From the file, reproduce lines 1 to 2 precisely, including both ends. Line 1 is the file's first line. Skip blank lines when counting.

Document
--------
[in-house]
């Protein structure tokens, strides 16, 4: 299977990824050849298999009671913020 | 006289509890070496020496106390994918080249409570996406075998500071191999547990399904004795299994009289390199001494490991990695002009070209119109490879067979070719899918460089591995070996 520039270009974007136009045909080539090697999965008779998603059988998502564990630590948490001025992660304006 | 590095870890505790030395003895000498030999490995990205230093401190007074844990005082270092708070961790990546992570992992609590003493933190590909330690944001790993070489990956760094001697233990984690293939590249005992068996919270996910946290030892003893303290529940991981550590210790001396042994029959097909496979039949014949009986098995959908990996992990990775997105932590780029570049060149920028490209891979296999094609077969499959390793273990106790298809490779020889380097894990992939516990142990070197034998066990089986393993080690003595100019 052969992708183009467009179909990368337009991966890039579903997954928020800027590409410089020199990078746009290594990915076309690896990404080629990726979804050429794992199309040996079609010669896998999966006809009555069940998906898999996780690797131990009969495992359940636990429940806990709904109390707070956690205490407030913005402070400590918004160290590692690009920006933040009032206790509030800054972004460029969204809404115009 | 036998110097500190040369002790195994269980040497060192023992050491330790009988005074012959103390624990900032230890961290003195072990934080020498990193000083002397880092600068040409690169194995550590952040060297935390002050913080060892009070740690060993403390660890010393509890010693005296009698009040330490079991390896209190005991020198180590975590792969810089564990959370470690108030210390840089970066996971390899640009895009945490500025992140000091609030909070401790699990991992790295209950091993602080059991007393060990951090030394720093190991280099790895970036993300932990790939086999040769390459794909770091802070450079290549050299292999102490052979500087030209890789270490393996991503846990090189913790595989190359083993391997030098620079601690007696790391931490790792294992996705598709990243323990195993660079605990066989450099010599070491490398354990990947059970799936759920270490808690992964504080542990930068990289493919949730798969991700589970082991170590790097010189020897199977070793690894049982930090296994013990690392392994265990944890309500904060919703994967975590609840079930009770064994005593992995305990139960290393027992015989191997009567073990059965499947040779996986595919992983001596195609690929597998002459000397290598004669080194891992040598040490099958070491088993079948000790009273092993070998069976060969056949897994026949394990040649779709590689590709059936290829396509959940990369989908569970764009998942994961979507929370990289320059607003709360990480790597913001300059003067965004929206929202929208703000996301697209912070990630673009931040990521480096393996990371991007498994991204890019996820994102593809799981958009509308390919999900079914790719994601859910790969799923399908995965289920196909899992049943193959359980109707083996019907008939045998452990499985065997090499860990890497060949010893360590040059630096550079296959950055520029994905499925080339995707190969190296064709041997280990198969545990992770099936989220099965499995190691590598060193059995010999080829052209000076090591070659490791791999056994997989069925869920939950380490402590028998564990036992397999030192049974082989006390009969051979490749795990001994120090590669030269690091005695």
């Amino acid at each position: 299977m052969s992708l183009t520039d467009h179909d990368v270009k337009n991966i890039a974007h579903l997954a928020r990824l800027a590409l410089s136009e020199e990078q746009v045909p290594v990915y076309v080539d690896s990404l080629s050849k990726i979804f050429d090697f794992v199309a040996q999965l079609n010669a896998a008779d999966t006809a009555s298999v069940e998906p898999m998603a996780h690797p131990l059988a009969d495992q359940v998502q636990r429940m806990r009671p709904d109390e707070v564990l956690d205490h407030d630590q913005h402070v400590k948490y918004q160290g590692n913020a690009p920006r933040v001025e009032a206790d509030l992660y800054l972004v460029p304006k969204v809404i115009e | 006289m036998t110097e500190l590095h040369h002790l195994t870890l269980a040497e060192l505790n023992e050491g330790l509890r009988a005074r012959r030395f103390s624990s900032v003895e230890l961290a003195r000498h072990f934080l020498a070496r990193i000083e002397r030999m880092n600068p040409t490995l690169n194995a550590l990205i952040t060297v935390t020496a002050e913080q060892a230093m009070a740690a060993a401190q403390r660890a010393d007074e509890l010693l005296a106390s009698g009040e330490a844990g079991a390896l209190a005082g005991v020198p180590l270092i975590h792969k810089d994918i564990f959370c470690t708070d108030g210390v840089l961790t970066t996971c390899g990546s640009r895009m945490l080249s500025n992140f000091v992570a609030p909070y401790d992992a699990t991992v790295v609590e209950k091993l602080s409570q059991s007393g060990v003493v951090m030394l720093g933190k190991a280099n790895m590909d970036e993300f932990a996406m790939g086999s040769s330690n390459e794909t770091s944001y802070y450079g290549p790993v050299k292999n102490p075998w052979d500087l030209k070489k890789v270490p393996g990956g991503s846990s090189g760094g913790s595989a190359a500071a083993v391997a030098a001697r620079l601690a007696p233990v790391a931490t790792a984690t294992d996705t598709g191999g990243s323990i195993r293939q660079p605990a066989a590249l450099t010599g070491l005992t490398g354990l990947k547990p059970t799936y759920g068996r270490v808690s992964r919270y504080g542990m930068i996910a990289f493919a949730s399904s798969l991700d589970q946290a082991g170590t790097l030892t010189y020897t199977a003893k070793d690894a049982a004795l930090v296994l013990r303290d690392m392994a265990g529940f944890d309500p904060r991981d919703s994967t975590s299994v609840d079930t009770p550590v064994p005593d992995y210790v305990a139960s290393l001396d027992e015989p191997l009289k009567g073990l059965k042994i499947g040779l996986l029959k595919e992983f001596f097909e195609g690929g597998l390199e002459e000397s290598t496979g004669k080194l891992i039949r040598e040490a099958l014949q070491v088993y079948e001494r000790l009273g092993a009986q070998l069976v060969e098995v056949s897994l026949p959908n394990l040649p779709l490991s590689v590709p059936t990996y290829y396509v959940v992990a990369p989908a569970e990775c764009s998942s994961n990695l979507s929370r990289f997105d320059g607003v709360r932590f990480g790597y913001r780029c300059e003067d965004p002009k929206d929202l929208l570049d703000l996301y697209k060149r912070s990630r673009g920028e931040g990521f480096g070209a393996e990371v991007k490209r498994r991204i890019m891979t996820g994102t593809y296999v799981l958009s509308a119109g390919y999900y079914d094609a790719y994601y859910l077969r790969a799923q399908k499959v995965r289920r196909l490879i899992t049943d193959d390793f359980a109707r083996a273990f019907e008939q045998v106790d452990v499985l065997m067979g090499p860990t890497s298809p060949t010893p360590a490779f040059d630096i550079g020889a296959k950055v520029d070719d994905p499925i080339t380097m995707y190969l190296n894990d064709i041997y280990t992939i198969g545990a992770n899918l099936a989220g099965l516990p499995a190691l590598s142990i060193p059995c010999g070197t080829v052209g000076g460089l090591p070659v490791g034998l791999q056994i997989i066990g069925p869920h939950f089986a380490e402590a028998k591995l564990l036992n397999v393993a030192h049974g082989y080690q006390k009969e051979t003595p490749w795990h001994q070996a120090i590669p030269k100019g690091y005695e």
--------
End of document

[in-house]
């Protein structure tokens, strides 16, 4: 299977990824050849298999009671913020 | 006289509890070496020496106390994918080249409570996406075998500071191999547990399904004795299994009289390199001494490991990695002009070209119109490879067979070719899918460089591995070996 520039270009974007136009045909080539090697999965008779998603059988998502564990630590948490001025992660304006 | 590095870890505790030395003895000498030999490995990205230093401190007074844990005082270092708070961790990546992570992992609590003493933190590909330690944001790993070489990956760094001697233990984690293939590249005992068996919270996910946290030892003893303290529940991981550590210790001396042994029959097909496979039949014949009986098995959908990996992990990775997105932590780029570049060149920028490209891979296999094609077969499959390793273990106790298809490779020889380097894990992939516990142990070197034998066990089986393993080690003595100019 052969992708183009467009179909990368337009991966890039579903997954928020800027590409410089020199990078746009290594990915076309690896990404080629990726979804050429794992199309040996079609010669896998999966006809009555069940998906898999996780690797131990009969495992359940636990429940806990709904109390707070956690205490407030913005402070400590918004160290590692690009920006933040009032206790509030800054972004460029969204809404115009 | 036998110097500190040369002790195994269980040497060192023992050491330790009988005074012959103390624990900032230890961290003195072990934080020498990193000083002397880092600068040409690169194995550590952040060297935390002050913080060892009070740690060993403390660890010393509890010693005296009698009040330490079991390896209190005991020198180590975590792969810089564990959370470690108030210390840089970066996971390899640009895009945490500025992140000091609030909070401790699990991992790295209950091993602080059991007393060990951090030394720093190991280099790895970036993300932990790939086999040769390459794909770091802070450079290549050299292999102490052979500087030209890789270490393996991503846990090189913790595989190359083993391997030098620079601690007696790391931490790792294992996705598709990243323990195993660079605990066989450099010599070491490398354990990947059970799936759920270490808690992964504080542990930068990289493919949730798969991700589970082991170590790097010189020897199977070793690894049982930090296994013990690392392994265990944890309500904060919703994967975590609840079930009770064994005593992995305990139960290393027992015989191997009567073990059965499947040779996986595919992983001596195609690929597998002459000397290598004669080194891992040598040490099958070491088993079948000790009273092993070998069976060969056949897994026949394990040649779709590689590709059936290829396509959940990369989908569970764009998942994961979507929370990289320059607003709360990480790597913001300059003067965004929206929202929208703000996301697209912070990630673009931040990521480096393996990371991007498994991204890019996820994102593809799981958009509308390919999900079914790719994601859910790969799923399908995965289920196909899992049943193959359980109707083996019907008939045998452990499985065997090499860990890497060949010893360590040059630096550079296959950055520029994905499925080339995707190969190296064709041997280990198969545990992770099936989220099965499995190691590598060193059995010999080829052209000076090591070659490791791999056994997989069925869920939950380490402590028998564990036992397999030192049974082989006390009969051979490749795990001994120090590669030269690091005695």